What makes a mouse house a home? With a problem to solve, an unexpected friendship, and a little mystery to unravel, Mouse House Tales offers twice the story of a picture book and all the warmth and charm of a modern classic. The book’s two stories can be read all at once, or one at a time, making it a perfect fit for those who want a longer, “big kid” book but aren’t yet ready for text-heavy chapter books. Whether read aloud or by an independent reader, kids will relate to the emotions and friendships that help...
What makes a mouse house a home? With a problem to solve, an unexpected friendship, and a little mystery to unravel, Mouse House Tales offers twice the story of a picture book and all the warmth and charm of a modern classic. The book’s two stories can be read all at once, or one at a time, making it a perfect fit for those who want a longer, “big kid” book but aren’t yet ready for text-heavy chapter books. Whether read aloud or by an independent reader, kids will relate to the emotions and friendships that help Mouse turn her “sweet little house” into a warm and inviting home filled with fun, friends—and cheese!
You probably wouldn't mind sharing your own house with Pearson's mouse…[a] beautifully produced and amiable book…
Mouse is fortunate in her many friends. Although each one sees the world through a very particular lens—Wren thinks all homes are essentially versions of a nest; Goat believes any occasion is made better with cheese, which becomes the book’s running joke—they are always ready to work together and help her. In the first of two stories divided into a handful of brief chapters, the animals come together to help Mouse build a home; in the second, they join forces in an attempt to build Mouse a trap to catch what she thinks is a ghost. Even when her friends’ efforts don’t pan out, Mouse never questions their concern for her well-being. By subtly addressing the ingredients of successful friendships—a tolerance for quirks and peccadilloes, a willingness to believe in the good will of others—Pearson (Slugger) and Shepherd (Such a Silly Baby!) create some genuine food for thought. Although Pearson’s writing vacillates unpredictably between rhymes and straightforward prose, Shepherd expertly choreographs her large, eager cast, bringing forth their distinctive effusiveness. Ages 4–8. (Nov.)
School Library Journal
PreS-Gr 2—Two stories for beginning readers about Mouse and her new home. First, Mouse wants a house, and she wants to build it beneath a certain tree. Mole offers to dig the hole, Beaver chews her a nice wood floor, and Goat brings some cheese. Her friends make her everything from curtains to furniture, and, once again, Goat brings some cheese. When they are finished and the house is looking just right, Goat brings, well, you know. Time to eat! In "Mystery Mouse," Mouse is happy in her new home until she begins to hear strange noises in the night, so her friends present their own special brand of traps to snare the intruder. Spider spins a web, and Bunny scatters peas on the floor, but Goat is skeptical. "It won't work," he says. Later that night, Goat is proven right and proposes his own solution. A menagerie of animals with distinct personalities and snappy wardrobes brings these simple tales of friendship and fun to life. Shepherd's pen, watercolor, and mixed-media art provides exceptional appeal. Attention to detail and the exaggerated features of the characters enhance the merriment. Lots of fun for reading aloud, shared reading, or beginning readers alike. A first purchase.—Carol Connor, Cincinnati Public Schools, OH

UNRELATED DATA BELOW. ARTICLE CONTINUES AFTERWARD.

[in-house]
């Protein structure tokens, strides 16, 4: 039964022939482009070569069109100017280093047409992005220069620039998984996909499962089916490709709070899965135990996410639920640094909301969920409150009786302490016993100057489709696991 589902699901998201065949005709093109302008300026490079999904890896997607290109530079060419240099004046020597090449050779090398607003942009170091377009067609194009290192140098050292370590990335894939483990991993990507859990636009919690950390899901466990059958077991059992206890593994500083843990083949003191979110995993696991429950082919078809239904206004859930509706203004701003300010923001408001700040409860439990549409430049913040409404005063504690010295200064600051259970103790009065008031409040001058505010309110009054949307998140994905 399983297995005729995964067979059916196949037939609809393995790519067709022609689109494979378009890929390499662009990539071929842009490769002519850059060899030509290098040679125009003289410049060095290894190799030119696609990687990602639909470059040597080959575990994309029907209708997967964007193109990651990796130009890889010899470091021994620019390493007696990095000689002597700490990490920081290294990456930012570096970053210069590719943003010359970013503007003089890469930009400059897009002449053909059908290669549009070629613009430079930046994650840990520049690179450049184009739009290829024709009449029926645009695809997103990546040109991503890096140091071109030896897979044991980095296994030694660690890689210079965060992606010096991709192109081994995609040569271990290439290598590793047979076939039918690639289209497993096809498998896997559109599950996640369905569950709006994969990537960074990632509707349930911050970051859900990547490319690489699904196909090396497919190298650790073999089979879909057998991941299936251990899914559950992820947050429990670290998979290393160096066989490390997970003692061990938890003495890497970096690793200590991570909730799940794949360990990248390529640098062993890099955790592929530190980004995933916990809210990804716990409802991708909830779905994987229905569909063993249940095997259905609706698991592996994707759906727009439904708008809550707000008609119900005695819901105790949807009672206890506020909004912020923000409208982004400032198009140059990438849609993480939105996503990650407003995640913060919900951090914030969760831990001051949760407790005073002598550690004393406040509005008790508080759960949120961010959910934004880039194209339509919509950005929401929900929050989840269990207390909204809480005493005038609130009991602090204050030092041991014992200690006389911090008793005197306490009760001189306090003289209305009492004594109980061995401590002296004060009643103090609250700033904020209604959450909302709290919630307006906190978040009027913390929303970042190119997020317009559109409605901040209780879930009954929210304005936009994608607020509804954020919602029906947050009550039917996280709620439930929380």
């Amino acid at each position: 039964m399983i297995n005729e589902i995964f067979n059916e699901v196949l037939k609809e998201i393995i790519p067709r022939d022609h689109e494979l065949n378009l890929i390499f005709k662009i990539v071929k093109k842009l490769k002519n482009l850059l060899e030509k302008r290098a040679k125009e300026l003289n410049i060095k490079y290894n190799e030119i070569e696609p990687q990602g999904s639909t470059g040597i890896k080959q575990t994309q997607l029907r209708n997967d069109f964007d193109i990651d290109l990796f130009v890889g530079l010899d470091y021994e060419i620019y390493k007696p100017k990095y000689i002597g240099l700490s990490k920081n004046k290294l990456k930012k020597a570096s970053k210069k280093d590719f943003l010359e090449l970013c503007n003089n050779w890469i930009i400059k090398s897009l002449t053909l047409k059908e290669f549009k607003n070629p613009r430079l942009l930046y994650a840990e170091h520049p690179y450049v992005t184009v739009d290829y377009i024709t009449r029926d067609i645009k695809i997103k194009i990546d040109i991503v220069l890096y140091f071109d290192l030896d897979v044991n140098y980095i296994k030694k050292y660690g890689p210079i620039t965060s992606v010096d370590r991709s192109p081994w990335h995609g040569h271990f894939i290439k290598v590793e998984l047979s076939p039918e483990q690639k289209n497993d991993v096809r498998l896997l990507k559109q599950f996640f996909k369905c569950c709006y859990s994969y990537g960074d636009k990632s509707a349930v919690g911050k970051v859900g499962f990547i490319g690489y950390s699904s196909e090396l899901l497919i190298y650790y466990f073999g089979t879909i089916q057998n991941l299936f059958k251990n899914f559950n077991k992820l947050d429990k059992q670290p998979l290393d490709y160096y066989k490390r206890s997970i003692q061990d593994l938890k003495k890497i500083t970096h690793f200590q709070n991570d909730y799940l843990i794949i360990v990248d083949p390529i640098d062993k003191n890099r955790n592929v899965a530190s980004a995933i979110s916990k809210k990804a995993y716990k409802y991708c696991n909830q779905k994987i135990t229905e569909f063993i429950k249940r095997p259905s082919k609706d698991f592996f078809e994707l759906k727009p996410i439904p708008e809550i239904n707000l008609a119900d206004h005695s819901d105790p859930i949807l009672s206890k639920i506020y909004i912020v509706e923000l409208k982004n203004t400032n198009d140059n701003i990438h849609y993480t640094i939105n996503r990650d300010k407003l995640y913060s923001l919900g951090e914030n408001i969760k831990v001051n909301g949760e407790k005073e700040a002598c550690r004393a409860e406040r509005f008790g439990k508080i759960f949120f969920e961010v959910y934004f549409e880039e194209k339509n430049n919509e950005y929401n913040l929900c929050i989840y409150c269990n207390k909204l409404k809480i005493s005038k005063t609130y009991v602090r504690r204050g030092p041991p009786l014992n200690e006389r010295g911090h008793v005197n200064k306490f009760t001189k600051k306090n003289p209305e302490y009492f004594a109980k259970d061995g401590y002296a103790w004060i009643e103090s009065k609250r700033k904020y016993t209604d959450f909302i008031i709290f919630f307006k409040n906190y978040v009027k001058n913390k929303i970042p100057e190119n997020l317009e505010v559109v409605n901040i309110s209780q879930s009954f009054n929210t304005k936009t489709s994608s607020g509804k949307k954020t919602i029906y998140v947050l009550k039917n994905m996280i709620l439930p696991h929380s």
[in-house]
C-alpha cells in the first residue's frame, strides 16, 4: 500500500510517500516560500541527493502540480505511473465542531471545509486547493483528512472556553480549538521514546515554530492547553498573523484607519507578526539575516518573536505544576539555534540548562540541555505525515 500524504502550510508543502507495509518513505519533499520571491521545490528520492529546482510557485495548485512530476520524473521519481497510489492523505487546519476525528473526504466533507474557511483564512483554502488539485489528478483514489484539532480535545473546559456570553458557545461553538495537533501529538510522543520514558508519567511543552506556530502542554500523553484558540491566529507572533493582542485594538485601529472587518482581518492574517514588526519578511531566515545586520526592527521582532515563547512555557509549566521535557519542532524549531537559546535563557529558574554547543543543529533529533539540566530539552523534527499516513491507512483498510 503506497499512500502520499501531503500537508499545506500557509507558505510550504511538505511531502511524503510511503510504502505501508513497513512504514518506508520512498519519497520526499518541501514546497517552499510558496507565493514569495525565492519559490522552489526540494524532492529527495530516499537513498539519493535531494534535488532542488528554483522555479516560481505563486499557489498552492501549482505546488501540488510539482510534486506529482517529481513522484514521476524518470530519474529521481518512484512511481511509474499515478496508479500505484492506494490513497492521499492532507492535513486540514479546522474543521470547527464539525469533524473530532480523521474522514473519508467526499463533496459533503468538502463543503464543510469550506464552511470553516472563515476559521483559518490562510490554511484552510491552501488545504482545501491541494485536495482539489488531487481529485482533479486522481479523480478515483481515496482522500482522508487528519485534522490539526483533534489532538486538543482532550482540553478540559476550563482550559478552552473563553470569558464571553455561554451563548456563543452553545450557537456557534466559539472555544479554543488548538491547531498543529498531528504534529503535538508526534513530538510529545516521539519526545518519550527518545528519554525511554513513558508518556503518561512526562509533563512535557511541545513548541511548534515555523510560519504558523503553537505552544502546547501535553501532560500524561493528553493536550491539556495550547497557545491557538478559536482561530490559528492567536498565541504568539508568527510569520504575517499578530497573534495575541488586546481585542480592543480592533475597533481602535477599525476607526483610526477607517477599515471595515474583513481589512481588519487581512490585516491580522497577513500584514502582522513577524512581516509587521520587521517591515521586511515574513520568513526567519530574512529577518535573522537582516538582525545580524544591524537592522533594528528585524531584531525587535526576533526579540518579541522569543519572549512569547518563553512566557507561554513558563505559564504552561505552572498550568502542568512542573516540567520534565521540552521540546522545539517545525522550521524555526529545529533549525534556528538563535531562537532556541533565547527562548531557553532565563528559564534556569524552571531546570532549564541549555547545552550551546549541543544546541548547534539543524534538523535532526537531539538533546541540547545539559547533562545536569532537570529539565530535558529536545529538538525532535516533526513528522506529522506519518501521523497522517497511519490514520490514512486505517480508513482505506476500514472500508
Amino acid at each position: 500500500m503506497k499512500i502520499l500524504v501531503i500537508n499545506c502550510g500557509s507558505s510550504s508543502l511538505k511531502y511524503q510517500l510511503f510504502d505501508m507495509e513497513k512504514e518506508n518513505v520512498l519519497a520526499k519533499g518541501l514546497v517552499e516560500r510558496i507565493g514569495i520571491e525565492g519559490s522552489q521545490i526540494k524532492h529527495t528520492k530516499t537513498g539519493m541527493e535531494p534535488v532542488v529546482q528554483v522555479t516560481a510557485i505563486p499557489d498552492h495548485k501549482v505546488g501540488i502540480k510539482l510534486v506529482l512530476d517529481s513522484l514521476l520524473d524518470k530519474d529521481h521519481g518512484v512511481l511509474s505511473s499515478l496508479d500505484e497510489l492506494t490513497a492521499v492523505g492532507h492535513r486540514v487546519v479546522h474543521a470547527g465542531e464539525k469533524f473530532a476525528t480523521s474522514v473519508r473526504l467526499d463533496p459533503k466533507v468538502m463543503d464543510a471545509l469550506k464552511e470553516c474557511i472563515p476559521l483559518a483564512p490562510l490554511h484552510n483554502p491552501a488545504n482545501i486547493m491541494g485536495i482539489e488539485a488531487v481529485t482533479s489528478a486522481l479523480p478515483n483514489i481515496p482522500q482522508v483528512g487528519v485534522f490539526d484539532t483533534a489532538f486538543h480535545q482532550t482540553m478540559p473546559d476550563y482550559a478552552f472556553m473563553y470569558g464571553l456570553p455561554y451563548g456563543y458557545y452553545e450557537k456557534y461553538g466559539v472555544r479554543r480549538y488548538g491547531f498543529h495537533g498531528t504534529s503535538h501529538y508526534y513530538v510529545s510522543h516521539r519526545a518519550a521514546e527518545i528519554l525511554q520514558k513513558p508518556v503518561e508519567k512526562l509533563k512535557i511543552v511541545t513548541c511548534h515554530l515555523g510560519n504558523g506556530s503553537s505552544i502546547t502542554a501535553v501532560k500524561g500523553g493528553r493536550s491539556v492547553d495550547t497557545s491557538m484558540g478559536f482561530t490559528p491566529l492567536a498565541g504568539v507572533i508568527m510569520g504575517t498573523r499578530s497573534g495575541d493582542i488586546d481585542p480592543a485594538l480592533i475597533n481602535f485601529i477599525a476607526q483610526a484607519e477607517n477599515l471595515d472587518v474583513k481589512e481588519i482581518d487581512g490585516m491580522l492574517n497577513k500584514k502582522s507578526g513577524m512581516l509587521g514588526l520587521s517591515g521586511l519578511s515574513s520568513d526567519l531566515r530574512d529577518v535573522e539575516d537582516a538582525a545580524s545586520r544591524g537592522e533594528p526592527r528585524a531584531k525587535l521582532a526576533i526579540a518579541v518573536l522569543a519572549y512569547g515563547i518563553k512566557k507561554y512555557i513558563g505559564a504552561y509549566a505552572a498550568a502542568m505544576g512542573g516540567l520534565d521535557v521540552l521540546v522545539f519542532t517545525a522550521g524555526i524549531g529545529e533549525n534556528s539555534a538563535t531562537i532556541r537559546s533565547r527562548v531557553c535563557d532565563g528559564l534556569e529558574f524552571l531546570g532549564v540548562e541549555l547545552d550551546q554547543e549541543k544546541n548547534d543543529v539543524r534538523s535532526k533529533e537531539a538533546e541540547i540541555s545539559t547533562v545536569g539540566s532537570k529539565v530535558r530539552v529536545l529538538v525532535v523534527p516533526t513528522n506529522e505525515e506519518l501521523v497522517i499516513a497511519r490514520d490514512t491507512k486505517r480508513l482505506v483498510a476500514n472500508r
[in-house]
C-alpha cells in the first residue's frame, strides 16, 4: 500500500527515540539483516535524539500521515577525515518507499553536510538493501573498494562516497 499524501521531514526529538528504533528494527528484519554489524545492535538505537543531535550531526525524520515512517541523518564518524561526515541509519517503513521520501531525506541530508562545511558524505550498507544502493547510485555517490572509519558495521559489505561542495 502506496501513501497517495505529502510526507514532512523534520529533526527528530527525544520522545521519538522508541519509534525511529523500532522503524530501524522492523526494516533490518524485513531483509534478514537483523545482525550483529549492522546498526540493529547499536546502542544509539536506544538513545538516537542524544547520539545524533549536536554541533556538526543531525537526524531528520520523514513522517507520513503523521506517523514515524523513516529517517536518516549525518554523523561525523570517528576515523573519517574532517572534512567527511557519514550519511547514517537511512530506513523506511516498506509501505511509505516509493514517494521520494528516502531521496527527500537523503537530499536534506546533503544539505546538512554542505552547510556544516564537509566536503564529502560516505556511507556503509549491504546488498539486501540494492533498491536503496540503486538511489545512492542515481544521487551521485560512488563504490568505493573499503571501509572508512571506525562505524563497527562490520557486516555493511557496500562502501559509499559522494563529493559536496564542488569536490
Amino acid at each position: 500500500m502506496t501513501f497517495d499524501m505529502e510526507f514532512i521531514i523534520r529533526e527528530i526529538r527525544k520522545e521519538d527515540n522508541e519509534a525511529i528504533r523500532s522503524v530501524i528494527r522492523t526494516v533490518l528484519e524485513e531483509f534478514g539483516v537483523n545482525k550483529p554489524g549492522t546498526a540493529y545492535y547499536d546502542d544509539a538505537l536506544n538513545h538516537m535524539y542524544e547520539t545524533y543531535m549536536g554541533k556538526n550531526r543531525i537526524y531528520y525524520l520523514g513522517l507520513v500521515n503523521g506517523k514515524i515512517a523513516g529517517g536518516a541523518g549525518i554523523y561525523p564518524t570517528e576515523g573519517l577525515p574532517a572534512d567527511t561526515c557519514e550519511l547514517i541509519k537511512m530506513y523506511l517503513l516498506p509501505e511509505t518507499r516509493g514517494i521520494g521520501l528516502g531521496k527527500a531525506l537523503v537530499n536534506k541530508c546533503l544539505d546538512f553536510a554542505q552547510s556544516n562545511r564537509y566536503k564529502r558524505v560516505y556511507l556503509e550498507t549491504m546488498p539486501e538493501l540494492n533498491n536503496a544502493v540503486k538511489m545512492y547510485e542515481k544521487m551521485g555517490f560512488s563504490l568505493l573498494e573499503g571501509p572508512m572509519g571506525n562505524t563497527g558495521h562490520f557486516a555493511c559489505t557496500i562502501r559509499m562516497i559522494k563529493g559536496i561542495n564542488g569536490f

Mouse and his friends build a house and then defend it from…a ghost? Two stories, "Mouse House" and "Mouse Mystery," in one book introduce readers to Mouse and his buddies, who are more than happy to help him both build his house and figure out how to trap a mysterious intruder. Simple vocabulary that's easy for new readers to decode is the order of the day, but this does not make the book ideal for them. The narrative moves back and forth from lightly rhymed verse (clunky in places) to unrhymed text, making it hard to read aloud. " ‘Turn out your lights / so the ghost cannot see,' / said Mole hopefully." Moreover, just when readers get a rhythm going, the text returns to unrhymed prose. Providing chapter headings every four pages (and every 30-50 words) also breaks up the satisfying story. The art, a winning combination of pencil, watercolor and collage, is the star here. Each spread is filled with humor and detail: Animals wear clothes, the goat is always hungry, and a wise owl watches from a hole in the tree. When Mouse finally catches the intruder, readers will celebrate new friendship with all the animals. The thick, oversized paper, in combination with the brightly colored cartoon illustrations, gives this a warm, throwback feel. Despite textual trip-ups, a satisfying story overall. (Picture book. 4-8)
Susan Pearson is a former publisher whose books for children include picture books, chapter books, mysteries, and collections of verse. She describes herself as "lucky" to be doing what she loves, "a detective" always in search of the right word or idea, and "a gardener" who likes to grow things both in the dirt and on the page (and where she often finds book-inspiring slugs). Slugs in Love and How to Teach a Slug to Read are among her recent books. Ms. Pearson shares her home with an "endlessly entertaining" cat named Archie.
Amanda Shepherd knew she would be an artist back in kindergarten and has since illustrated five children's books, and earned starred reviews. Originally from the Pacific Northwest, she lives in Texas with her husband Garbo and Polly, their "hurricane baby cat."